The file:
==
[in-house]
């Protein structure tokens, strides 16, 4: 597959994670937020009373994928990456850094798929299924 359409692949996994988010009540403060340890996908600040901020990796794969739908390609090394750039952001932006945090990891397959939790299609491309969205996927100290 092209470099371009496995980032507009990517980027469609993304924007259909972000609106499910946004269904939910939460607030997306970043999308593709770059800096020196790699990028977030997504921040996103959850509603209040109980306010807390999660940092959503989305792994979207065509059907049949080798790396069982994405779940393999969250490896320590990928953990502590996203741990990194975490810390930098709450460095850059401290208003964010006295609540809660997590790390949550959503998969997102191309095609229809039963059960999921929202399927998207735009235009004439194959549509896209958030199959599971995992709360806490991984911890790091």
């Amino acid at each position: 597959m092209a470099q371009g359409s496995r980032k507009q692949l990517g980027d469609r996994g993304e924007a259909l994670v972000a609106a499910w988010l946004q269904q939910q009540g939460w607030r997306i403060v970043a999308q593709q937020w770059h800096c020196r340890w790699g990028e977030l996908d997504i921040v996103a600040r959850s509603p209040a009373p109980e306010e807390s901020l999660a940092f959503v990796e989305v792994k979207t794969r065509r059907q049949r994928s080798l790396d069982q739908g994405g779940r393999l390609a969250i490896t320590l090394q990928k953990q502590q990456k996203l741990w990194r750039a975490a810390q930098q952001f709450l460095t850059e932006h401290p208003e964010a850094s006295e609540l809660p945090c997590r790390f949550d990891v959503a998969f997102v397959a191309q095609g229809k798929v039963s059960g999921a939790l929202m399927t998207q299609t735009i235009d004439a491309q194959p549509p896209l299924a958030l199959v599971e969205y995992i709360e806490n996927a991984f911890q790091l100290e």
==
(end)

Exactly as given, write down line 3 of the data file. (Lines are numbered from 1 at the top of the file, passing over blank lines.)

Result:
């Amino acid at each position: 597959m092209a470099q371009g359409s496995r980032k507009q692949l990517g980027d469609r996994g993304e924007a259909l994670v972000a609106a499910w988010l946004q269904q939910q009540g939460w607030r997306i403060v970043a999308q593709q937020w770059h800096c020196r340890w790699g990028e977030l996908d997504i921040v996103a600040r959850s509603p209040a009373p109980e306010e807390s901020l999660a940092f959503v990796e989305v792994k979207t794969r065509r059907q049949r994928s080798l790396d069982q739908g994405g779940r393999l390609a969250i490896t320590l090394q990928k953990q502590q990456k996203l741990w990194r750039a975490a810390q930098q952001f709450l460095t850059e932006h401290p208003e964010a850094s006295e609540l809660p945090c997590r790390f949550d990891v959503a998969f997102v397959a191309q095609g229809k798929v039963s059960g999921a939790l929202m399927t998207q299609t735009i235009d004439a491309q194959p549509p896209l299924a958030l199959v599971e969205y995992i709360e806490n996927a991984f911890q790091l100290e």